By Richard Li
China Business Law Journal, September 2012
If you have been following past deals to determine where China’s pot of gold for mining and energy commodities is being spent, think again. As nations vie for the massive capital injections China can provide their often flagging economies through mining, energy and natural resources projects to feed ever hungry Chinese industry, the ground can move quickly. And while some savvy nations are liberalising and easing regulation to woo that pot of gold, others are finding themselves caught up in tangled reforms or a lack of political will to ensure continued favour.
The Canadian government, elected in May last year, has an open mind for foreign investment, says Christopher Murray, a partner at Osler, Hoskin & Harcourt in Toronto. “We have seen a steady and healthy growth of Chinese investments in Canada,” he says.
Compared to other resource-rich countries, “a well planned investment in Canada offers a great combination of return, security and political co-operation,” says Murray.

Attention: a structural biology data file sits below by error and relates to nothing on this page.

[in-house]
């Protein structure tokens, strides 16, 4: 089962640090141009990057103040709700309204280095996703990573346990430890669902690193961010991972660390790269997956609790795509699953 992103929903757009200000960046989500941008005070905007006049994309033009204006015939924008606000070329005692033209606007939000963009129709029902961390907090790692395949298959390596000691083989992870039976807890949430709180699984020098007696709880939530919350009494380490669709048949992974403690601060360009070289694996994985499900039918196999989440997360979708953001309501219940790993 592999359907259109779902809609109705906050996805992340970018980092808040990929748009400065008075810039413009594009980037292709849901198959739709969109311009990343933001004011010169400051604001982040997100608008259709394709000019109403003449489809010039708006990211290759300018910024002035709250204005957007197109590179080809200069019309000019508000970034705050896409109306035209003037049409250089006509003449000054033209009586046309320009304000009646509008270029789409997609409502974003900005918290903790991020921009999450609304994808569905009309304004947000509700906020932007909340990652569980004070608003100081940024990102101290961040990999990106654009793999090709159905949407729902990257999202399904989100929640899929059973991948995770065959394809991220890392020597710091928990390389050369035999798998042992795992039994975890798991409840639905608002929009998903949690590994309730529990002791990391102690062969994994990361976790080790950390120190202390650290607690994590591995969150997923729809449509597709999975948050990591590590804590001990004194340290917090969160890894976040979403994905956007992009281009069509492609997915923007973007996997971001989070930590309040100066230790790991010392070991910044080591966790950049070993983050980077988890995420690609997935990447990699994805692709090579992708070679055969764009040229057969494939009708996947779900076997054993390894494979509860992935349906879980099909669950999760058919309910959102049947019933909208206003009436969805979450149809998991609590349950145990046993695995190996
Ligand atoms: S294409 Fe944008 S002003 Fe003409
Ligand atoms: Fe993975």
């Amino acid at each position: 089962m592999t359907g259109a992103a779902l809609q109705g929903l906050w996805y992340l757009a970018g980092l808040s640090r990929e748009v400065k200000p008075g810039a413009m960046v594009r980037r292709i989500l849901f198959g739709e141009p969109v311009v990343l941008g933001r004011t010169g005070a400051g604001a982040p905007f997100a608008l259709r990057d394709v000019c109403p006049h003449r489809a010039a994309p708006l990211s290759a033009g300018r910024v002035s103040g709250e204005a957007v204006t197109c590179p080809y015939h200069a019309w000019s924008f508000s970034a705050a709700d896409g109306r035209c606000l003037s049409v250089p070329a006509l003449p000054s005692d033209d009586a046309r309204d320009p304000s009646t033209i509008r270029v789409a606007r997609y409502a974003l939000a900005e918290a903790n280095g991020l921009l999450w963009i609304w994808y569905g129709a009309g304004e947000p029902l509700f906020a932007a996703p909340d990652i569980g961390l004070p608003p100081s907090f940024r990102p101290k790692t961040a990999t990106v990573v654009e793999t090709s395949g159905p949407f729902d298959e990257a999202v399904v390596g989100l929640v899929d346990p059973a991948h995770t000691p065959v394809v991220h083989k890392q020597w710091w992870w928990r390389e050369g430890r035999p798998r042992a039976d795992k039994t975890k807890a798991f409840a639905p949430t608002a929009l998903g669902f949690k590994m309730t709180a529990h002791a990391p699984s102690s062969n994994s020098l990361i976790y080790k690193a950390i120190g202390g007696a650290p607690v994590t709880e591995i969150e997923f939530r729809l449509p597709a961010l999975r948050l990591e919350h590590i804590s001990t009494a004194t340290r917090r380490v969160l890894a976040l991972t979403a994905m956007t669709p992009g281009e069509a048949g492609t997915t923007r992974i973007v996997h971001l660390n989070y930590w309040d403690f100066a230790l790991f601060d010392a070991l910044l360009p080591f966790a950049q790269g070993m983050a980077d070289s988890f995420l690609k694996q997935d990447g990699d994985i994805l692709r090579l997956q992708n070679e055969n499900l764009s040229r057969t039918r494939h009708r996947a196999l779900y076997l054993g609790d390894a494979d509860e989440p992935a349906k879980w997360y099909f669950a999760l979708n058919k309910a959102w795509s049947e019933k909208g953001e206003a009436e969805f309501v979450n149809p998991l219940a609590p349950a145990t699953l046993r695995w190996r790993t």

Perhaps the most significant legal development in the past 12 months that has these lawyers beating their drums has been the amendment of the Investment Canada Act. The amendment raises the threshold for the government or regulatory review of foreign investments to C$1 billion. Although Canada is open to acquisitions, “it is critical to ensure advance planning, not only for legal matters but also public relations and government relations,” says Murray. Larger investments from state-owned enterprises “can be subject to political and media considerations that require significant advance planning and specialised advice”.
In order to understand how and how long it may take to develop mining and energy assets, “advice on how resources can be regulated by both federal and provincial governments, and how that fits together legally and practically is important,” says Shawn Denstedt, a partner at Osler in Calgary. Aboriginal rights, protected by Canada’s constitution, are complex and should also receive investors’ attention. “Understanding the potential risks associated with aboriginal rights in the development of mining and energy assets and how to manage those risks is critical,” says Denstedt.
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